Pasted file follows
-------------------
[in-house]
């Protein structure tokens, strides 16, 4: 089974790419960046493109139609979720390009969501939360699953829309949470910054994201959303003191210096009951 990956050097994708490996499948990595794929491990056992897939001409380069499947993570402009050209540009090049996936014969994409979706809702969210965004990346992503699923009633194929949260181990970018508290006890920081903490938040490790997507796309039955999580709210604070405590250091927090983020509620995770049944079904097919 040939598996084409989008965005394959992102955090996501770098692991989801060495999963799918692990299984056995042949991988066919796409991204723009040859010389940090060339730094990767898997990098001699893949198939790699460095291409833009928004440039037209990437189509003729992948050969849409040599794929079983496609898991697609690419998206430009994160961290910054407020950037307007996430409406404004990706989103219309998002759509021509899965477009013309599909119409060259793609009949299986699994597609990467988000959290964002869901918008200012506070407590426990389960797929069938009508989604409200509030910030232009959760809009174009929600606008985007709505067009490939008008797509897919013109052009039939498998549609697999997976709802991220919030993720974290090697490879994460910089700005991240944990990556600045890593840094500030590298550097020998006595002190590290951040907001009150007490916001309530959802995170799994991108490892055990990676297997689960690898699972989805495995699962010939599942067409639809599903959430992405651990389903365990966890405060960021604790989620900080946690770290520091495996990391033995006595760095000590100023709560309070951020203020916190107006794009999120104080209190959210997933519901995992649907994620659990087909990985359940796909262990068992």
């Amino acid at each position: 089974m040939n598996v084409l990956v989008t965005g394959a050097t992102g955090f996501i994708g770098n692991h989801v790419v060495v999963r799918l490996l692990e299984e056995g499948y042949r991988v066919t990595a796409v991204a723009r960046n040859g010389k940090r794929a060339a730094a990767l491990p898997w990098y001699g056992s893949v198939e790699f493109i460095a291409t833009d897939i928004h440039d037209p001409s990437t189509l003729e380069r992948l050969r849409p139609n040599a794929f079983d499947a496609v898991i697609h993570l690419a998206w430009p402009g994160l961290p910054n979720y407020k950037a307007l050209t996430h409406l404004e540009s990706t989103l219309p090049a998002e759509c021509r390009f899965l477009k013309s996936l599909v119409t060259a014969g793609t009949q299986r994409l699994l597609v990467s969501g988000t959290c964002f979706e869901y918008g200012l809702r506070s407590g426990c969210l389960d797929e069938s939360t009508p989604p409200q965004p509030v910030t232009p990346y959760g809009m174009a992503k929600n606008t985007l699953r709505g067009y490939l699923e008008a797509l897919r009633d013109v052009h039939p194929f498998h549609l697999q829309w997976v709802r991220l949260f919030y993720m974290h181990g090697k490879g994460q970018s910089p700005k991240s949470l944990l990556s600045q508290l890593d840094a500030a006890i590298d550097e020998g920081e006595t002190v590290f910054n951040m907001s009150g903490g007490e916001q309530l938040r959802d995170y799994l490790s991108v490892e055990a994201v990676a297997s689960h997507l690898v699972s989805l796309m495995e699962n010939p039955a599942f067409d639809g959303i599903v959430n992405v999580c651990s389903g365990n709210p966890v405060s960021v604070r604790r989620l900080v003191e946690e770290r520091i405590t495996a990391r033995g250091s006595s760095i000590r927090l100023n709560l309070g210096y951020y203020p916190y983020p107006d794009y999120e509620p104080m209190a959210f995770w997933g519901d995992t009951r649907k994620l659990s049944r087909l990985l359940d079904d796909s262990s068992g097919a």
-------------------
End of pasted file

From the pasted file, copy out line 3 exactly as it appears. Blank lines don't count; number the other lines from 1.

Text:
């Amino acid at each position: 089974m040939n598996v084409l990956v989008t965005g394959a050097t992102g955090f996501i994708g770098n692991h989801v790419v060495v999963r799918l490996l692990e299984e056995g499948y042949r991988v066919t990595a796409v991204a723009r960046n040859g010389k940090r794929a060339a730094a990767l491990p898997w990098y001699g056992s893949v198939e790699f493109i460095a291409t833009d897939i928004h440039d037209p001409s990437t189509l003729e380069r992948l050969r849409p139609n040599a794929f079983d499947a496609v898991i697609h993570l690419a998206w430009p402009g994160l961290p910054n979720y407020k950037a307007l050209t996430h409406l404004e540009s990706t989103l219309p090049a998002e759509c021509r390009f899965l477009k013309s996936l599909v119409t060259a014969g793609t009949q299986r994409l699994l597609v990467s969501g988000t959290c964002f979706e869901y918008g200012l809702r506070s407590g426990c969210l389960d797929e069938s939360t009508p989604p409200q965004p509030v910030t232009p990346y959760g809009m174009a992503k929600n606008t985007l699953r709505g067009y490939l699923e008008a797509l897919r009633d013109v052009h039939p194929f498998h549609l697999q829309w997976v709802r991220l949260f919030y993720m974290h181990g090697k490879g994460q970018s910089p700005k991240s949470l944990l990556s600045q508290l890593d840094a500030a006890i590298d550097e020998g920081e006595t002190v590290f910054n951040m907001s009150g903490g007490e916001q309530l938040r959802d995170y799994l490790s991108v490892e055990a994201v990676a297997s689960h997507l690898v699972s989805l796309m495995e699962n010939p039955a599942f067409d639809g959303i599903v959430n992405v999580c651990s389903g365990n709210p966890v405060s960021v604070r604790r989620l900080v003191e946690e770290r520091i405590t495996a990391r033995g250091s006595s760095i000590r927090l100023n709560l309070g210096y951020y203020p916190y983020p107006d794009y999120e509620p104080m209190a959210f995770w997933g519901d995992t009951r649907k994620l659990s049944r087909l990985l359940d079904d796909s262990s068992g097919a």